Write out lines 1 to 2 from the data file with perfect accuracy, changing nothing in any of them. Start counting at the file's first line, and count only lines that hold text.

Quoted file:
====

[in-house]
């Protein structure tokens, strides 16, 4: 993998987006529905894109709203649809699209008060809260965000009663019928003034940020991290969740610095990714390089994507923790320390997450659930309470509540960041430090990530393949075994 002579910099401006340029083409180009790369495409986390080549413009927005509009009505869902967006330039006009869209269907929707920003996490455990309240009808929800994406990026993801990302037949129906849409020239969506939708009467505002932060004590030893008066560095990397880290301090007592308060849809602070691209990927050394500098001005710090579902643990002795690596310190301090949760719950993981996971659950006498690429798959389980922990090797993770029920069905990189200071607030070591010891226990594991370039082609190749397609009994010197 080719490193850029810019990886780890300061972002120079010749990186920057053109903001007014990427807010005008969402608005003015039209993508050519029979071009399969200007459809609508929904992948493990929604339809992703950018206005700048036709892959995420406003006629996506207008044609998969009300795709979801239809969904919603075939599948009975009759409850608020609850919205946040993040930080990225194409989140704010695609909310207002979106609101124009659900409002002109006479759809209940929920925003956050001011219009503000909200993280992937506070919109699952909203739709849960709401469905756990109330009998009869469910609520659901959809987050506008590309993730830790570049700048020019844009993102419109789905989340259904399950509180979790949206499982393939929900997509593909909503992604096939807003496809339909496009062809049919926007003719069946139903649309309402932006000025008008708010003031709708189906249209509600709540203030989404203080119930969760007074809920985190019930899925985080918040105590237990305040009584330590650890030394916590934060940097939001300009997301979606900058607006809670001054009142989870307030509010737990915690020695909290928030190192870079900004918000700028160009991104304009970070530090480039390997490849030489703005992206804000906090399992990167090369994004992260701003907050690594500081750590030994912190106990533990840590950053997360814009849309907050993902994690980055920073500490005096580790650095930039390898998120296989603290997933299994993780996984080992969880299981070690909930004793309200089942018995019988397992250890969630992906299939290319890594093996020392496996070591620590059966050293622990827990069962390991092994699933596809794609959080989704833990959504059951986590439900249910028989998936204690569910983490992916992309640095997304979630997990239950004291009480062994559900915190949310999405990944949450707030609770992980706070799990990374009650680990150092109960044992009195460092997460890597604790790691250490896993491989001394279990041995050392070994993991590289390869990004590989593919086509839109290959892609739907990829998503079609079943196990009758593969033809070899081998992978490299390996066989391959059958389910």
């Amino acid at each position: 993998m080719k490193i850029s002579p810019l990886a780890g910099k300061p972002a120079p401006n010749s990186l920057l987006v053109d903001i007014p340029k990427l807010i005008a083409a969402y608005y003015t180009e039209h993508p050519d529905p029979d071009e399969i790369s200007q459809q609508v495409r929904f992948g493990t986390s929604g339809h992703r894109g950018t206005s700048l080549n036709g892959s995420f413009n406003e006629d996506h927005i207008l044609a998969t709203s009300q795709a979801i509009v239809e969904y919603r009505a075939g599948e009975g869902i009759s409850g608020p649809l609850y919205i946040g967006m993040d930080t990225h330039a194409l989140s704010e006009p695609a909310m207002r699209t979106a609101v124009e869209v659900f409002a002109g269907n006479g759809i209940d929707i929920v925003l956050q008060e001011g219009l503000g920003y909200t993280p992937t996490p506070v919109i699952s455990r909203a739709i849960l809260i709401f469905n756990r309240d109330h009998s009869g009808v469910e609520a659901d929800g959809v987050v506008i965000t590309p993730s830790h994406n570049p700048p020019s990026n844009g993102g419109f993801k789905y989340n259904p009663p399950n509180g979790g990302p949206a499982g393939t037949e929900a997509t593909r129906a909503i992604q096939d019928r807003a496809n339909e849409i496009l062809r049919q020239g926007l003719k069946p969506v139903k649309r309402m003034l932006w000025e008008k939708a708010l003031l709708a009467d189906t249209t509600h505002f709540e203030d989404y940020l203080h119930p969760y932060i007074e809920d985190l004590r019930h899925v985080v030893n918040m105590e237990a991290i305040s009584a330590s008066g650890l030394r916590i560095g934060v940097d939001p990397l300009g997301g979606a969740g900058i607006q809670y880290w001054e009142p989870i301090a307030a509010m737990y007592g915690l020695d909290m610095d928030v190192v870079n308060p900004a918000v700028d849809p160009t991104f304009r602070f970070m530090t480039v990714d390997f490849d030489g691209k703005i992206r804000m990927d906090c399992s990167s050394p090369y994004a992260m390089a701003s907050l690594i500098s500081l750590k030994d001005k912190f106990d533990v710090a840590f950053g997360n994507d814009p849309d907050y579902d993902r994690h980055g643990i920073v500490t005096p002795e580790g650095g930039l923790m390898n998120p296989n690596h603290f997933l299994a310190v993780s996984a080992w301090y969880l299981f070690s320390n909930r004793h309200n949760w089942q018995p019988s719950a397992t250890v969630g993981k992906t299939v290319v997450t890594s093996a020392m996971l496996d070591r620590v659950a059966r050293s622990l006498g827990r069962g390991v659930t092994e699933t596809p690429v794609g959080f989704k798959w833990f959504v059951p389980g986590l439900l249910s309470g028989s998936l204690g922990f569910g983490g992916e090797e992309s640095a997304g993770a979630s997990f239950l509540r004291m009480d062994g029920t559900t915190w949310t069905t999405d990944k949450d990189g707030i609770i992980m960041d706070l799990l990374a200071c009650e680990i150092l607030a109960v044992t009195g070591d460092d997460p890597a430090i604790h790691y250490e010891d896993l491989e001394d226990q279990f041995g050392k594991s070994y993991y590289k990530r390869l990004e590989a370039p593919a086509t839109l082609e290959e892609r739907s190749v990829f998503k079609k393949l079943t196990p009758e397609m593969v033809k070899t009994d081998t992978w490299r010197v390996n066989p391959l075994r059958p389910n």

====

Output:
[in-house]
């Protein structure tokens, strides 16, 4: 993998987006529905894109709203649809699209008060809260965000009663019928003034940020991290969740610095990714390089994507923790320390997450659930309470509540960041430090990530393949075994 002579910099401006340029083409180009790369495409986390080549413009927005509009009505869902967006330039006009869209269907929707920003996490455990309240009808929800994406990026993801990302037949129906849409020239969506939708009467505002932060004590030893008066560095990397880290301090007592308060849809602070691209990927050394500098001005710090579902643990002795690596310190301090949760719950993981996971659950006498690429798959389980922990090797993770029920069905990189200071607030070591010891226990594991370039082609190749397609009994010197 080719490193850029810019990886780890300061972002120079010749990186920057053109903001007014990427807010005008969402608005003015039209993508050519029979071009399969200007459809609508929904992948493990929604339809992703950018206005700048036709892959995420406003006629996506207008044609998969009300795709979801239809969904919603075939599948009975009759409850608020609850919205946040993040930080990225194409989140704010695609909310207002979106609101124009659900409002002109006479759809209940929920925003956050001011219009503000909200993280992937506070919109699952909203739709849960709401469905756990109330009998009869469910609520659901959809987050506008590309993730830790570049700048020019844009993102419109789905989340259904399950509180979790949206499982393939929900997509593909909503992604096939807003496809339909496009062809049919926007003719069946139903649309309402932006000025008008708010003031709708189906249209509600709540203030989404203080119930969760007074809920985190019930899925985080918040105590237990305040009584330590650890030394916590934060940097939001300009997301979606900058607006809670001054009142989870307030509010737990915690020695909290928030190192870079900004918000700028160009991104304009970070530090480039390997490849030489703005992206804000906090399992990167090369994004992260701003907050690594500081750590030994912190106990533990840590950053997360814009849309907050993902994690980055920073500490005096580790650095930039390898998120296989603290997933299994993780996984080992969880299981070690909930004793309200089942018995019988397992250890969630992906299939290319890594093996020392496996070591620590059966050293622990827990069962390991092994699933596809794609959080989704833990959504059951986590439900249910028989998936204690569910983490992916992309640095997304979630997990239950004291009480062994559900915190949310999405990944949450707030609770992980706070799990990374009650680990150092109960044992009195460092997460890597604790790691250490896993491989001394279990041995050392070994993991590289390869990004590989593919086509839109290959892609739907990829998503079609079943196990009758593969033809070899081998992978490299390996066989391959059958389910």